Our experience with tires going bad has been bad to catastrophic. On out travel trailer our first tire failure did $750.00 in damage. Our second failure did no damage but, both street side tires went down and had to be replaced before we could move the trailer from the emergency pull off lane on I 75 N. of Lake City. The third tire failure occurred on I 75 just N. of Lake Panasoffkee, causing $10,000.00 in damage. Please note that I am meticulous, when it comes to tire maintenance. EW never had tires that exceeded 36 months (according to the DOT born on date), and our travel trailer was not over weight. We employed a weight distribution hitch and towed with a 1 ton dually. We, un fortunately, were never in a position to purchase higher weight range tires as we were force to purchase tire in emergency situations. Call me stupid, but when we had a tire issue all of the tires got replaced. We have run Michelin: EP - Rib tires on the 1 ton truck and have accumulated, 75,000.00 miles in six years, without a problem. Our experience when a tire went down was, at best a show, a puff of white smoke and tire debris in the best case. In the catastrophic case, we had a puff of smoke followed by tire debris and insulation and wood from the travel trailer. On all occasions when we took the travel trailer to a tire shop, after an incident: We were asked why we were replacing the remaining three tires and the spare because the remaining tires appeared to be in good shape. When I asked our regular mechanic about our tire issues: all he could offer was that the tire were manufactured in China. Needless to say, we no longer have the travel trailer and have up graded to a Class A DP.
So, my advice would be: Buy good tires, keep up with tire temperature and pressure, load and weight distribution, and tire age. Also, never let your insurance lapse because, it is not if you’ll experience a tire failure but when you’ll experience a tire failure.
__________________
hwyman is offline   Reply With Quote
Old 07-23-2011, 08:31 PM   #7
Senior Member
 
wa8yxm's Avatar
 
Damon Owners Club
Workhorse Chassis Owner
Join Date: Mar 2009
Posts: 22,787
How do you know?

Depends on what you mean by "Bad" For starters I am a believer in Tire Pressure Monitoring Systems like Smart Tire or Pressure pro.. If a tire is low, I'd like to know about it, How would you like to check your tire pressure every five minutes of every day even at 55mph? Well with a TPMS you can do that.. I've had it inform me of a low tire before it became a flat tire.. Saved the tire and all secondary damge.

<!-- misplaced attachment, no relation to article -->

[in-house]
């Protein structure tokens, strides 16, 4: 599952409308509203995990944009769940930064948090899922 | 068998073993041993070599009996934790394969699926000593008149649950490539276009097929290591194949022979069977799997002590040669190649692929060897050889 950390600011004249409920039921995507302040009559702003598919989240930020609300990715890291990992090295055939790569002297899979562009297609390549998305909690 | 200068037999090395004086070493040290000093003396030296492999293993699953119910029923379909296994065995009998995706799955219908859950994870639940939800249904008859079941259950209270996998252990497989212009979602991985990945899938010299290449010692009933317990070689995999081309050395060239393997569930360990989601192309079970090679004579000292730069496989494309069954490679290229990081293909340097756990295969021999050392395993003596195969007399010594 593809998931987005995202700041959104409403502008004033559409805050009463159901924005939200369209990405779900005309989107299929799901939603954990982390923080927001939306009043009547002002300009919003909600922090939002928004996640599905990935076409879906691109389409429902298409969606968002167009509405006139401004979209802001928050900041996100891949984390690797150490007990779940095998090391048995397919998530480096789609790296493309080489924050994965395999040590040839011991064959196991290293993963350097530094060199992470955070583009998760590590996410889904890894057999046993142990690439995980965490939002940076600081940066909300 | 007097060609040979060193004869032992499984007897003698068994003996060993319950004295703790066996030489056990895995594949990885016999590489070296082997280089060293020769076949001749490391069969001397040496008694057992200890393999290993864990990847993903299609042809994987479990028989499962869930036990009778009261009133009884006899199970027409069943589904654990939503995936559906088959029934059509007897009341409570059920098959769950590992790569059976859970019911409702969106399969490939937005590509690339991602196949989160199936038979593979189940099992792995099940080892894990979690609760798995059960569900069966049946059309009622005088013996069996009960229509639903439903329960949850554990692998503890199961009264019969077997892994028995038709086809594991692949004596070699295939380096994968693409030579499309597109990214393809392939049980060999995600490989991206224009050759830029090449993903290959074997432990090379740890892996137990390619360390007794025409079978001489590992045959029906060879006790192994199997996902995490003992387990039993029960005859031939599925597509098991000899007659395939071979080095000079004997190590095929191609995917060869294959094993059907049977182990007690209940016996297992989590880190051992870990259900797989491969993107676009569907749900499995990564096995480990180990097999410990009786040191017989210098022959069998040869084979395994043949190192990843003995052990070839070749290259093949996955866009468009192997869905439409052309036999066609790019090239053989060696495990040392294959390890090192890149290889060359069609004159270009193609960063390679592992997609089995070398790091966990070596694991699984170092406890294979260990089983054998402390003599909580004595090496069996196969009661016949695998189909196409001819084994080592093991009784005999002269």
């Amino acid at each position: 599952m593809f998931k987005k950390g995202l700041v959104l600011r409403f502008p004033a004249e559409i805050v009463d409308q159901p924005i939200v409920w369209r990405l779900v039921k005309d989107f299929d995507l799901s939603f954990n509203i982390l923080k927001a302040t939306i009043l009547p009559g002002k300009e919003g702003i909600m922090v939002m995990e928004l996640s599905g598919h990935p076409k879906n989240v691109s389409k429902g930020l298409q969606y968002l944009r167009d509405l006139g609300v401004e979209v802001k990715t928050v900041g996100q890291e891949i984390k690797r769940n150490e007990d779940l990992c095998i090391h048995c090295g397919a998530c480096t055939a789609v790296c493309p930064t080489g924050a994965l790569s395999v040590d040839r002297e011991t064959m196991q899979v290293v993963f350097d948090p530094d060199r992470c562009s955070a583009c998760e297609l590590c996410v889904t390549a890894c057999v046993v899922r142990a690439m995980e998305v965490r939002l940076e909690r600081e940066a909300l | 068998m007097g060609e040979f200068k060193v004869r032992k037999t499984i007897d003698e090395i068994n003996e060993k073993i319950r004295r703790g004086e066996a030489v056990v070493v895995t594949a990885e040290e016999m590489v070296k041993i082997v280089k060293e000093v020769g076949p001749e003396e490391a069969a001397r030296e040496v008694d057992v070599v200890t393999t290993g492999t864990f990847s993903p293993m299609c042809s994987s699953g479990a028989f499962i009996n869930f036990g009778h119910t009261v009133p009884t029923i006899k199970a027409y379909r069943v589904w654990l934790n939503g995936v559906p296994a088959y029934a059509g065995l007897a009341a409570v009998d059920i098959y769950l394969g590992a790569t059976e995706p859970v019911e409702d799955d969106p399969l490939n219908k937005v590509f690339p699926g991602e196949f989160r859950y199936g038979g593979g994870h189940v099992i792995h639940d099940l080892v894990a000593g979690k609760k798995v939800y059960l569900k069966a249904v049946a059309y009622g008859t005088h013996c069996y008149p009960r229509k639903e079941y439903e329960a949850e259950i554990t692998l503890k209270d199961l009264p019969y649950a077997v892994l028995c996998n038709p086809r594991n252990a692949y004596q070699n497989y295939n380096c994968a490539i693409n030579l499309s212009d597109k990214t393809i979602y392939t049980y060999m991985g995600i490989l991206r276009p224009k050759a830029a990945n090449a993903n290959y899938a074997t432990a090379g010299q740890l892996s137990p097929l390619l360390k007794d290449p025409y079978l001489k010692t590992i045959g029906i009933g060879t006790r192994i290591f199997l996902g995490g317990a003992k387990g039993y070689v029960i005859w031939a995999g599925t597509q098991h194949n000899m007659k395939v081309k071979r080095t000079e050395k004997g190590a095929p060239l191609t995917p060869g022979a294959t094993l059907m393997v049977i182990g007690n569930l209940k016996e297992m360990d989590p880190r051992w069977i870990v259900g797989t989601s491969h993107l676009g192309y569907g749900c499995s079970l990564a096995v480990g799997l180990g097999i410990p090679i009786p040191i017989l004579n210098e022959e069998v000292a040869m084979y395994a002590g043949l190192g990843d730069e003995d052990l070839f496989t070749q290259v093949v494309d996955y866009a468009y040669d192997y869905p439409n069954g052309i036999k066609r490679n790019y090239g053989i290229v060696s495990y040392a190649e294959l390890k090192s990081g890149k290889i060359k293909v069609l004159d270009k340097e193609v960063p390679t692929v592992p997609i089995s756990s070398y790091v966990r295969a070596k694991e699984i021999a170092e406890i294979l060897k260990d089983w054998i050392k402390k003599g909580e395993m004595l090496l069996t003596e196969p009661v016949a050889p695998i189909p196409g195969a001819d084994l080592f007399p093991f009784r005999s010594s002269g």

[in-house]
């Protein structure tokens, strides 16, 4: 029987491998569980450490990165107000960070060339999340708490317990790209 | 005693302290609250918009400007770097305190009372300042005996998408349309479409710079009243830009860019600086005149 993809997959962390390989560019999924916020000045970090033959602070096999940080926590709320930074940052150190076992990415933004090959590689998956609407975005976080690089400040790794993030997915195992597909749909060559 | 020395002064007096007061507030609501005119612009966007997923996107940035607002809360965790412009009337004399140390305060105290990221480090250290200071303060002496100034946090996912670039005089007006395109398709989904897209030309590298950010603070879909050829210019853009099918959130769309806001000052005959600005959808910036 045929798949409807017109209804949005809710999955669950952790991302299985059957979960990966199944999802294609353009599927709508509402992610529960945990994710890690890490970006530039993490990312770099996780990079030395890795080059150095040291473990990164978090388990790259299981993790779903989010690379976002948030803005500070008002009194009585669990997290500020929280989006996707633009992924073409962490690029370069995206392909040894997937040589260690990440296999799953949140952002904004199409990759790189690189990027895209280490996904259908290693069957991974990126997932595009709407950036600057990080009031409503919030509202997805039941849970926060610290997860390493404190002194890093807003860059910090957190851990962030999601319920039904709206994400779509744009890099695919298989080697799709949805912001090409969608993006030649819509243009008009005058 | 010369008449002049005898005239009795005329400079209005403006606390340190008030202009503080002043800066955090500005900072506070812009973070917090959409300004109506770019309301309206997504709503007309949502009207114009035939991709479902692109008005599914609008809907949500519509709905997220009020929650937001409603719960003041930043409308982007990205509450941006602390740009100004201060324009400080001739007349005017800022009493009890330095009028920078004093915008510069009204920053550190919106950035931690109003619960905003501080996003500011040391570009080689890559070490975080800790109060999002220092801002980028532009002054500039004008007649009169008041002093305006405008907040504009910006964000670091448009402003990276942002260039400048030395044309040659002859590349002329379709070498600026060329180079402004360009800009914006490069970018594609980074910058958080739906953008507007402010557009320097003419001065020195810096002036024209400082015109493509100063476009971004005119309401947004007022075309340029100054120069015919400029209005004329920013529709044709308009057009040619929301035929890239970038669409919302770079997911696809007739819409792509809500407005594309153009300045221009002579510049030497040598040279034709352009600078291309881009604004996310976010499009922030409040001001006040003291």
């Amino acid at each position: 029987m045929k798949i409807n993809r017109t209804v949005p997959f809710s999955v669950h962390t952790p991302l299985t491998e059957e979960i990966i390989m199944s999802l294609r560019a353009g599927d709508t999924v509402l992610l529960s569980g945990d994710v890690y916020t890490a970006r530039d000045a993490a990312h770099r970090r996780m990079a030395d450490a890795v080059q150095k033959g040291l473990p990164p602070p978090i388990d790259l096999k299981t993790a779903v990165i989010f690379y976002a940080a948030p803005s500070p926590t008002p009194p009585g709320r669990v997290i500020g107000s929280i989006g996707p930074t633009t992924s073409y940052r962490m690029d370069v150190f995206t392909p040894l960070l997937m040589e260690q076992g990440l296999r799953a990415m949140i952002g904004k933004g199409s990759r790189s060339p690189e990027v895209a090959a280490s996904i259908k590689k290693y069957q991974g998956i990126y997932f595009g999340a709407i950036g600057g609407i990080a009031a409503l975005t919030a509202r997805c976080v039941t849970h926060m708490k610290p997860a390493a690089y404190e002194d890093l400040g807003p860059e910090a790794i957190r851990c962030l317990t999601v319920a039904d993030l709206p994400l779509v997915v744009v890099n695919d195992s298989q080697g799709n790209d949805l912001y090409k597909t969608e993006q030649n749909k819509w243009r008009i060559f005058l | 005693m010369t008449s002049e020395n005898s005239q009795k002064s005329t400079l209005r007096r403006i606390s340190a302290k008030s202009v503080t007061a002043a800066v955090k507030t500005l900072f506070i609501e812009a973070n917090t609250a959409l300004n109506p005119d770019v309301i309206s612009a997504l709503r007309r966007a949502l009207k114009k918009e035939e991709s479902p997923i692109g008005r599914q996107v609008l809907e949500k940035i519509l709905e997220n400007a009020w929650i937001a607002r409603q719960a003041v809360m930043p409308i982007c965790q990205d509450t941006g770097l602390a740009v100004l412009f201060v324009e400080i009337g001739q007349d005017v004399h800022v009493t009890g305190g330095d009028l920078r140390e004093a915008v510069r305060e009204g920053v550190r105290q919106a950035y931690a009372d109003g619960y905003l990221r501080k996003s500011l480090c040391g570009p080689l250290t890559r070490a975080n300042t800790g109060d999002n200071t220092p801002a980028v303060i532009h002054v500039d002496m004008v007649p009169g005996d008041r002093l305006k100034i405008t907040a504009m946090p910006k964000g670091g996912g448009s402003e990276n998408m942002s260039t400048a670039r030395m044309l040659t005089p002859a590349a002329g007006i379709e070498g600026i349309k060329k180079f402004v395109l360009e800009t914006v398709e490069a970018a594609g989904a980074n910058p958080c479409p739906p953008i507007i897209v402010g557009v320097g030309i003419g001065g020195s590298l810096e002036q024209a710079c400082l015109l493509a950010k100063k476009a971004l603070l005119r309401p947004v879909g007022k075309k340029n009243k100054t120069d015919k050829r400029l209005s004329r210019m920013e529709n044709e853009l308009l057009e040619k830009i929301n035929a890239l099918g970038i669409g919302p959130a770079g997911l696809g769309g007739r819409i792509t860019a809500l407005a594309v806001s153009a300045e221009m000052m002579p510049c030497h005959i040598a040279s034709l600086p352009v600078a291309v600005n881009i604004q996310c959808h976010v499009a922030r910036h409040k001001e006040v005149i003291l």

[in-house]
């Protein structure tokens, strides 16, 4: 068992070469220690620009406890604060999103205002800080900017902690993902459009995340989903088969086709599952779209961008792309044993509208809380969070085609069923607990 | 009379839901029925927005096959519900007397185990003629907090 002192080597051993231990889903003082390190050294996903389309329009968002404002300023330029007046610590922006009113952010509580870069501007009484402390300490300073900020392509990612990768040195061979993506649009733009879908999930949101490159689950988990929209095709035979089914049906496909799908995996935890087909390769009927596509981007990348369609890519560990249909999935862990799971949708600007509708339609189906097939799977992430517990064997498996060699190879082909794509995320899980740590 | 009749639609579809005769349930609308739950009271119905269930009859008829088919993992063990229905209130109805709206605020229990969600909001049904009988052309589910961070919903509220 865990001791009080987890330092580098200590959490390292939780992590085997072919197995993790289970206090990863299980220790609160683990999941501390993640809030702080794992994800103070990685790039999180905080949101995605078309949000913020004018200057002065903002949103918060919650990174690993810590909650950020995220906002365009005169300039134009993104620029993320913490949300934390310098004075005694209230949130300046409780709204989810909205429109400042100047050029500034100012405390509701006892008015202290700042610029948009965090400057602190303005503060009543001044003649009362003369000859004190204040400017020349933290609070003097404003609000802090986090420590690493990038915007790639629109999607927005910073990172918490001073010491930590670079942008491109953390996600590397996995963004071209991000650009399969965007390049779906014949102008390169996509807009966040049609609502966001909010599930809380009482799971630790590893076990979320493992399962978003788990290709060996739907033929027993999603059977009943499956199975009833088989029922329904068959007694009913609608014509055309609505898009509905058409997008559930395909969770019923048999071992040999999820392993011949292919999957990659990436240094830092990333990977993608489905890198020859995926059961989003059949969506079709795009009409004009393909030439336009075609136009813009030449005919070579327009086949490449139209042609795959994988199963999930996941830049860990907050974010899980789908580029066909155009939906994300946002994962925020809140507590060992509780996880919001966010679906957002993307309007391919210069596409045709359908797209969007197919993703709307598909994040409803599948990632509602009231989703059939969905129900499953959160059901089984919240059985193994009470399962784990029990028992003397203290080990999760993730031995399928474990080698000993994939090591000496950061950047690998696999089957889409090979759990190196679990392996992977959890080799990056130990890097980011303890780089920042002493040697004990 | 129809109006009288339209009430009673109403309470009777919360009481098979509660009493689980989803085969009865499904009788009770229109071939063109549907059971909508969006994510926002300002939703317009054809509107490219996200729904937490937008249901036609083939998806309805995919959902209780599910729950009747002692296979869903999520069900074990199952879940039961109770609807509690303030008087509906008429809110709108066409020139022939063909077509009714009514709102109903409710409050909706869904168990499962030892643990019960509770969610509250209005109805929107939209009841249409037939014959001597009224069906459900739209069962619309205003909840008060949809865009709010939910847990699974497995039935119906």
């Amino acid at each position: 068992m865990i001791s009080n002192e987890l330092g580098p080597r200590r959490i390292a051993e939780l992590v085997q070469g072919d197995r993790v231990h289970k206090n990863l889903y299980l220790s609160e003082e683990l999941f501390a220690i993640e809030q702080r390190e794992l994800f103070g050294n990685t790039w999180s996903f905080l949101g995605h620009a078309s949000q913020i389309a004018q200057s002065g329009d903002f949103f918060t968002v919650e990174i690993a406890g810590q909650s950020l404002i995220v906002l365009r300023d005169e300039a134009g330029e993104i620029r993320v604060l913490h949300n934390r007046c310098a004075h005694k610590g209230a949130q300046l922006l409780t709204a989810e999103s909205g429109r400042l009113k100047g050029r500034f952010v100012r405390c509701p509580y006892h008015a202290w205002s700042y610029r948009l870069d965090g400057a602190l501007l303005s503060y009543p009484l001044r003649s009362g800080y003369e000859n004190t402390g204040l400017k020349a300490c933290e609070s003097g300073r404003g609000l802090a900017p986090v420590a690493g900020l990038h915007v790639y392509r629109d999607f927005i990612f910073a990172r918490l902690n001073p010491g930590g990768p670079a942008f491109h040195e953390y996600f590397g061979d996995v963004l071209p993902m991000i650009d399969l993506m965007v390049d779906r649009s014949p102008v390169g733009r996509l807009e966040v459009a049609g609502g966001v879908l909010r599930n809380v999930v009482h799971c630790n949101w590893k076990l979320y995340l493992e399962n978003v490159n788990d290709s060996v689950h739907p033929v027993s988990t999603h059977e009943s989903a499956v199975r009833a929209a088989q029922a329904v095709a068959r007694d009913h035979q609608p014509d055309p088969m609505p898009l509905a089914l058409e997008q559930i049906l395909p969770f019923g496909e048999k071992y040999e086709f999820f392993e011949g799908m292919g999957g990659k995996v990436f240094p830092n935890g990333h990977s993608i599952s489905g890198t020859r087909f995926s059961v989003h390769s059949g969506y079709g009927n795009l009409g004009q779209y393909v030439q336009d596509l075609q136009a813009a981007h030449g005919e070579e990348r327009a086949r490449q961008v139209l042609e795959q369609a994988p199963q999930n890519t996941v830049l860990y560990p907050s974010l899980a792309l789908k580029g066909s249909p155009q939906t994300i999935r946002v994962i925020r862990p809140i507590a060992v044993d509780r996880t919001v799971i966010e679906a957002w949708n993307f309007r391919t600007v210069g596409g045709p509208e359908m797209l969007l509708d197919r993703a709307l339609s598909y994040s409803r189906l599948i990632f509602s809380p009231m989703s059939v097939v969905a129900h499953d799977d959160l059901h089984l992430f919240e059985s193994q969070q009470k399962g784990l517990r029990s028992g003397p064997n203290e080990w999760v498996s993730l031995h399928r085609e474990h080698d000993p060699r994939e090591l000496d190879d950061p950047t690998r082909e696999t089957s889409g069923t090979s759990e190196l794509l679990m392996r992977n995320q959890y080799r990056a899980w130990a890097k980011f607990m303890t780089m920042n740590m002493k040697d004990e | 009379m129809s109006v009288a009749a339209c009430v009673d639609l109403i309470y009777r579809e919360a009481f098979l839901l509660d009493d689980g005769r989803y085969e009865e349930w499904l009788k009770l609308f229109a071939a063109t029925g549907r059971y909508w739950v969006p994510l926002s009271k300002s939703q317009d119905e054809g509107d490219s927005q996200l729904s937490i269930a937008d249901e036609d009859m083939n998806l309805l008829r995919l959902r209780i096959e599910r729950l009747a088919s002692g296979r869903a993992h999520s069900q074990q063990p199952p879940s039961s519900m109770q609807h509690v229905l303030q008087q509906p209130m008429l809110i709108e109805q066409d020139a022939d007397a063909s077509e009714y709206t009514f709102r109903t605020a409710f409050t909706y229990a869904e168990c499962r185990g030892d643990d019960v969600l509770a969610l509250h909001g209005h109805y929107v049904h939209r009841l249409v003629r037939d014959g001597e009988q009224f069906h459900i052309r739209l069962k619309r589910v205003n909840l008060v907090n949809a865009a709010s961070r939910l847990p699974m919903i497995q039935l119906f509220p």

Beyond that.. If a front tire tread seperates, Well, remember the ford exploders, also called Roll-a-matics. That can happen.

If it's a rear tire, it can tear out plumbing electrical and in some rigs propane lines, Major damage. Not to mention body damage.

But if you want to know how to tell if a tire is going bad before that happens.. Inspection, Inspection, Inspection.
__________________
Home is where I park it!
wa8yxm is offline   Reply With Quote
Old 07-23-2011, 08:35 PM   #8
Senior Member
 
Dirtbuster's Avatar
 
Fleetwood Owners Club
Join Date: Sep 2010
Posts: 272
Quote:
Originally Posted by dutch99 View Post
can you drive on 3 rears?

how far?
how fast ?
can you go?
If you drive on 3 rear tires, the bad one will tear up anything around it. I ahd a rear blow out once, it tore up quite a few things. Have you seen what happens in Nascar when they blow a tire, it does a lot of damage!
__________________
Dirtbuster is offline   Reply With Quote
Old 07-23-2011, 08:41 PM   #9
Senior Member
 
Join Date: May 2007
Location: Davie, Florida
Posts: 719
Well I got no warning until one of the dually tires blew. I was very loud and that will be your first indication of trouble. I was able to drive it slowly for 6 miles to a tire repair shop and had it replaced but a few days after that the other tire on that side blew out in the same loud way. I replaced all of the remaining tires after that. I am currently in the market for tire covers and will religiously keep the air in the new tires at 90 lbs. I do not recommend letting the tires blow out before replacing them.
__________________
Denis, Ruth and Gracie
the K-9 Dashboard Ornament
2007 Newmar Baystar 3202
D in Davie is offline   Reply With Quote
Old 07-24-2011, 03:53 AM   #10
Community Moderator
 
RV Wizard's Avatar


 
Country Coach Owners Club
Appalachian Campers
Gulf Streamers Club
Join Date: Mar 2000
Location: Chattanooga, Tn.
Posts: 12,062
Boooom! Maybe Booom Booom! And, you may hear of parts being ripped off the coach.
__________________
Mike, RVIA & RVSA Certified Master RV Technician